High heels may look good, but they do not feel good. And your aching feet are sending you a message: be careful! High heels are so perilous they can actually send you to the ER, and the University of Alabama has the numbers to prove it after analyzing data from the Consumer Product Safety Commission's National Electronic Injury Surveillance System. "Although high-heeled shoes might be stylish, from a health standpoint, it would be worthwhile for those interested in wearing high-heeled shoes to understand the risks and the potential harm that precarious activities in high-heeled shoes can cause," warned lead study author Gerald McGwin, an epidemiology professor in the UAB School of Public Health.

Three alarming risks you face when wearing high heels:

1. Emergency room visits
We're not talking about stubbing your toe. In a decade, injuries that were severe enough to warrant medical treatment doubled. Between 2002 and 2012, U.S. emergency rooms treated 123,355 high heel-related injuries, and more than 19,000 of these occurred in 2011 alone.

2. Sprains, strains and breaks
More than 80 percent of high heel injuries were sprains and strains to the ankles and feet, while slightly less than 20 percent involved the knee, trunk, shoulder, head or neck. And about one in five of these accidents resulted in a broken bone. About half the injuries occurred at home. Those who are most likely to be treated in an ER with a high heel injury are women in their 20s and 30s.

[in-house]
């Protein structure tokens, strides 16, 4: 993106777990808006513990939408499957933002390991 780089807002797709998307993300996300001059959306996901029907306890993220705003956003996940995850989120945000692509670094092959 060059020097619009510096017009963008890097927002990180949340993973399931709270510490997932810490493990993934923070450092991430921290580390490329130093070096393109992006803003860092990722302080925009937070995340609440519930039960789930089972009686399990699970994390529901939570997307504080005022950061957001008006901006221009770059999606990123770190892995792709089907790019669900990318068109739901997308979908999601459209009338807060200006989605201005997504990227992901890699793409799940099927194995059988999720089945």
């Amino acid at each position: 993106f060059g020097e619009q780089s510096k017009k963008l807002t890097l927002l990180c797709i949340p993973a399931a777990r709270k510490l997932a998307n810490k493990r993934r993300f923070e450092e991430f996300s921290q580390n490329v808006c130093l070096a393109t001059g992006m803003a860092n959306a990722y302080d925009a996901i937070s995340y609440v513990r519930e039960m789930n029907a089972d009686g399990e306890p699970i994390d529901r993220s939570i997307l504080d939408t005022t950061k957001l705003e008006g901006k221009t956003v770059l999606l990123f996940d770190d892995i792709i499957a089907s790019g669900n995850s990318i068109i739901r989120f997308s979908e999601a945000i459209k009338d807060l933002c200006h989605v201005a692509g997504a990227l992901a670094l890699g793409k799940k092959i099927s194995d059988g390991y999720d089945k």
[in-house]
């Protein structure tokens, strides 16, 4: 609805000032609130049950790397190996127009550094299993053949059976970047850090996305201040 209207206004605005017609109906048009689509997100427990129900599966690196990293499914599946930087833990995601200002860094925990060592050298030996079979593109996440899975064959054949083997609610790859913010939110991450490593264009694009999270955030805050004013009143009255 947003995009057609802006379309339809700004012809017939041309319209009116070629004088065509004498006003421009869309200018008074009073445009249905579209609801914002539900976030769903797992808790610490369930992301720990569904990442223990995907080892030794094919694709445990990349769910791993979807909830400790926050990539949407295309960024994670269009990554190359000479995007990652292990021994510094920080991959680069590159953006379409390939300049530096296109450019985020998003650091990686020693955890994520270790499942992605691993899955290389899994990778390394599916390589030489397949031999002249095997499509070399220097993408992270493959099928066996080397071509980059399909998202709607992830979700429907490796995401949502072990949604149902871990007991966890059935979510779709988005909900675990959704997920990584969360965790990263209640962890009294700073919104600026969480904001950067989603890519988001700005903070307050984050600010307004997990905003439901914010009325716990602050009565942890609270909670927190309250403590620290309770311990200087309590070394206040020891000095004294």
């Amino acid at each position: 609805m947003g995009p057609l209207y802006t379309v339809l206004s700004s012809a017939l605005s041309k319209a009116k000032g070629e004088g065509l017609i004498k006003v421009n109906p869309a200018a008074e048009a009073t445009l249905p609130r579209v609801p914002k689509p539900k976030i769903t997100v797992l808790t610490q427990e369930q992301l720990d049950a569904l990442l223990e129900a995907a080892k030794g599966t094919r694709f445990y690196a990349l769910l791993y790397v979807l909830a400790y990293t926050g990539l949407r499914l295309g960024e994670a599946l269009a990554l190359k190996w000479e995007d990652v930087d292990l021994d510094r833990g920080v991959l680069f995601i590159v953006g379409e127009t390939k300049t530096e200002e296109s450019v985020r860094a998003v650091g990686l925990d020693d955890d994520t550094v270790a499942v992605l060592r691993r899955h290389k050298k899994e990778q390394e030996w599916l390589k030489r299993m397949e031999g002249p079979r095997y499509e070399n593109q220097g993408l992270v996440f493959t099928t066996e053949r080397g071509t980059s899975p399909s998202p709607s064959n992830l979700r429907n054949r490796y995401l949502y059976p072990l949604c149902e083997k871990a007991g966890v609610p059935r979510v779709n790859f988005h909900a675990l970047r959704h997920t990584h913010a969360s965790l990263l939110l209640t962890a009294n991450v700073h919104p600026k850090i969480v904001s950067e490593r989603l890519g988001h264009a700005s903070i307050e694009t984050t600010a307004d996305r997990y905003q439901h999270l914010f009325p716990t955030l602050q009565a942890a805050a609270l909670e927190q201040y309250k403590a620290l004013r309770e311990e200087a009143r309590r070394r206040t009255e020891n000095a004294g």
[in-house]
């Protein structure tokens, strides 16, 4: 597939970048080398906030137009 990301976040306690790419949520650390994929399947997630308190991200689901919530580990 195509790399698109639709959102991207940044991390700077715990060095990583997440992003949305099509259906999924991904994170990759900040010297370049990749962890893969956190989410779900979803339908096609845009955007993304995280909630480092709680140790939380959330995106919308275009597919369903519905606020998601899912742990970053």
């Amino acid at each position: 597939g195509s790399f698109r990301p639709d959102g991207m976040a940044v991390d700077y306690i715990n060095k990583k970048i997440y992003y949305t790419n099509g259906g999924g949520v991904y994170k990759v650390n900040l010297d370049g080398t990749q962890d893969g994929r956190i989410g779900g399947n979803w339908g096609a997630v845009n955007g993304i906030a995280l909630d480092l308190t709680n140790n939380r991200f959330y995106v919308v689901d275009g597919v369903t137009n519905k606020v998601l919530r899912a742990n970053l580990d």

3. Oh, my aching legs
In addition to causing discomfort in the lower leg, ankle and foot, high heels inhibit movement of the ankle muscles and reduce step length and overall range of motions. They can also cause you to lose your balance.

Should you give up high heels? Not necessarily. McGwin advises wearing the right footwear for the right occasion and setting. When you do wear heels, try not to wear them too long.


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